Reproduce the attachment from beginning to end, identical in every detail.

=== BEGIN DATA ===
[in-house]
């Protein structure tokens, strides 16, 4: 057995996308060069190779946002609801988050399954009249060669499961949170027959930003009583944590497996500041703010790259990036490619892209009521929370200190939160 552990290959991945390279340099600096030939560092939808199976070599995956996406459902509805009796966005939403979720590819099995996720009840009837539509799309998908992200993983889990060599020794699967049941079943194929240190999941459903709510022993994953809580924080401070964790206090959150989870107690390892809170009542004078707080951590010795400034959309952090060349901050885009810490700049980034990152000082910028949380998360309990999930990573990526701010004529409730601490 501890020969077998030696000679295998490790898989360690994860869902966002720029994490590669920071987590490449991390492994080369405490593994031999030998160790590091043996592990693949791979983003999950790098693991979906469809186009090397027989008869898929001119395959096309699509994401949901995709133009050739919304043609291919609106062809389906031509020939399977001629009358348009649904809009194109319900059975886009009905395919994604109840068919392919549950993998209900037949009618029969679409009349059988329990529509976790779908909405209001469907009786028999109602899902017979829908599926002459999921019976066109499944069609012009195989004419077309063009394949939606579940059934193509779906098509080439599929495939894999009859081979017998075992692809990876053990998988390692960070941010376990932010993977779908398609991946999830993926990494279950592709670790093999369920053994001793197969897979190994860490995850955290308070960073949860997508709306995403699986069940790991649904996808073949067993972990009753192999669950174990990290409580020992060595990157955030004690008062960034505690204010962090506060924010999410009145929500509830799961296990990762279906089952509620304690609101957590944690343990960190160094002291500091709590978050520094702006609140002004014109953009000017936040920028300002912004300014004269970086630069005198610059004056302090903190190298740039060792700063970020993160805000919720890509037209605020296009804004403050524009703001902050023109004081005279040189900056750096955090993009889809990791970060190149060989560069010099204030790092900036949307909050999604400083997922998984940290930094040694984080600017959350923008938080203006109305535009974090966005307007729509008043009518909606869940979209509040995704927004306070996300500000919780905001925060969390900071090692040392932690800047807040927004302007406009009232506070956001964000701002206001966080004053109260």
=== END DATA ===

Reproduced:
[in-house]
């Protein structure tokens, strides 16, 4: 057995996308060069190779946002609801988050399954009249060669499961949170027959930003009583944590497996500041703010790259990036490619892209009521929370200190939160 552990290959991945390279340099600096030939560092939808199976070599995956996406459902509805009796966005939403979720590819099995996720009840009837539509799309998908992200993983889990060599020794699967049941079943194929240190999941459903709510022993994953809580924080401070964790206090959150989870107690390892809170009542004078707080951590010795400034959309952090060349901050885009810490700049980034990152000082910028949380998360309990999930990573990526701010004529409730601490 501890020969077998030696000679295998490790898989360690994860869902966002720029994490590669920071987590490449991390492994080369405490593994031999030998160790590091043996592990693949791979983003999950790098693991979906469809186009090397027989008869898929001119395959096309699509994401949901995709133009050739919304043609291919609106062809389906031509020939399977001629009358348009649904809009194109319900059975886009009905395919994604109840068919392919549950993998209900037949009618029969679409009349059988329990529509976790779908909405209001469907009786028999109602899902017979829908599926002459999921019976066109499944069609012009195989004419077309063009394949939606579940059934193509779906098509080439599929495939894999009859081979017998075992692809990876053990998988390692960070941010376990932010993977779908398609991946999830993926990494279950592709670790093999369920053994001793197969897979190994860490995850955290308070960073949860997508709306995403699986069940790991649904996808073949067993972990009753192999669950174990990290409580020992060595990157955030004690008062960034505690204010962090506060924010999410009145929500509830799961296990990762279906089952509620304690609101957590944690343990960190160094002291500091709590978050520094702006609140002004014109953009000017936040920028300002912004300014004269970086630069005198610059004056302090903190190298740039060792700063970020993160805000919720890509037209605020296009804004403050524009703001902050023109004081005279040189900056750096955090993009889809990791970060190149060989560069010099204030790092900036949307909050999604400083997922998984940290930094040694984080600017959350923008938080203006109305535009974090966005307007729509008043009518909606869940979209509040995704927004306070996300500000919780905001925060969390900071090692040392932690800047807040927004302007406009009232506070956001964000701002206001966080004053109260």